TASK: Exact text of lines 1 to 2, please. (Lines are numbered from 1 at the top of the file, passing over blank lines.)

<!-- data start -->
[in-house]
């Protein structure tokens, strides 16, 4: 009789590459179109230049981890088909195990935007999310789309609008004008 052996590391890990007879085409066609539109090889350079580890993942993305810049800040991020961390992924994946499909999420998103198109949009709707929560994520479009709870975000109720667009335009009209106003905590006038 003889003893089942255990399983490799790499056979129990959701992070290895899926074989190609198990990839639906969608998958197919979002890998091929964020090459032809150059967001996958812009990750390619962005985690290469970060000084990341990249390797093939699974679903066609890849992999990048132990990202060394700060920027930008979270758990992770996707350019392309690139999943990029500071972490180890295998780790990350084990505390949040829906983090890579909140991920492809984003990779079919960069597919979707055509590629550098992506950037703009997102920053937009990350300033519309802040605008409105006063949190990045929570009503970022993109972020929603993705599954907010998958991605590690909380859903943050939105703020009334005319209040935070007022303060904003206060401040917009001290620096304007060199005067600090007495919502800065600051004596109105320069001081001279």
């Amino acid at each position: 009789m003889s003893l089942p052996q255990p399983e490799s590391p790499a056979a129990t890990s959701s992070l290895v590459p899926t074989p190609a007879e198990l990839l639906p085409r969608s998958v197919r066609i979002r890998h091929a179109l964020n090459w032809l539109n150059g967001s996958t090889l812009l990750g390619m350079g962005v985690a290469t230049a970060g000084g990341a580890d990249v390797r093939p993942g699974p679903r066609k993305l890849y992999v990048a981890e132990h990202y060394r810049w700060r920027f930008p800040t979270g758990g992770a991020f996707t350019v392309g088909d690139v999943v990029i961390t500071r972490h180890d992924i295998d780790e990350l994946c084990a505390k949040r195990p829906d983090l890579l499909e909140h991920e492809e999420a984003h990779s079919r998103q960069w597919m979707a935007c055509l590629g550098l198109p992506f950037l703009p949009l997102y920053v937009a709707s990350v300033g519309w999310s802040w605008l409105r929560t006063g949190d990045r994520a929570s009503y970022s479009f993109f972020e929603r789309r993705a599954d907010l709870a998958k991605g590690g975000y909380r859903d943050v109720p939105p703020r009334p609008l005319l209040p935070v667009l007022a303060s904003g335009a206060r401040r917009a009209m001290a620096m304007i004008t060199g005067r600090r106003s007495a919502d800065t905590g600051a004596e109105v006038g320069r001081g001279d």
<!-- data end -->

[in-house]
């Protein structure tokens, strides 16, 4: 009789590459179109230049981890088909195990935007999310789309609008004008 052996590391890990007879085409066609539109090889350079580890993942993305810049800040991020961390992924994946499909999420998103198109949009709707929560994520479009709870975000109720667009335009009209106003905590006038 003889003893089942255990399983490799790499056979129990959701992070290895899926074989190609198990990839639906969608998958197919979002890998091929964020090459032809150059967001996958812009990750390619962005985690290469970060000084990341990249390797093939699974679903066609890849992999990048132990990202060394700060920027930008979270758990992770996707350019392309690139999943990029500071972490180890295998780790990350084990505390949040829906983090890579909140991920492809984003990779079919960069597919979707055509590629550098992506950037703009997102920053937009990350300033519309802040605008409105006063949190990045929570009503970022993109972020929603993705599954907010998958991605590690909380859903943050939105703020009334005319209040935070007022303060904003206060401040917009001290620096304007060199005067600090007495919502800065600051004596109105320069001081001279």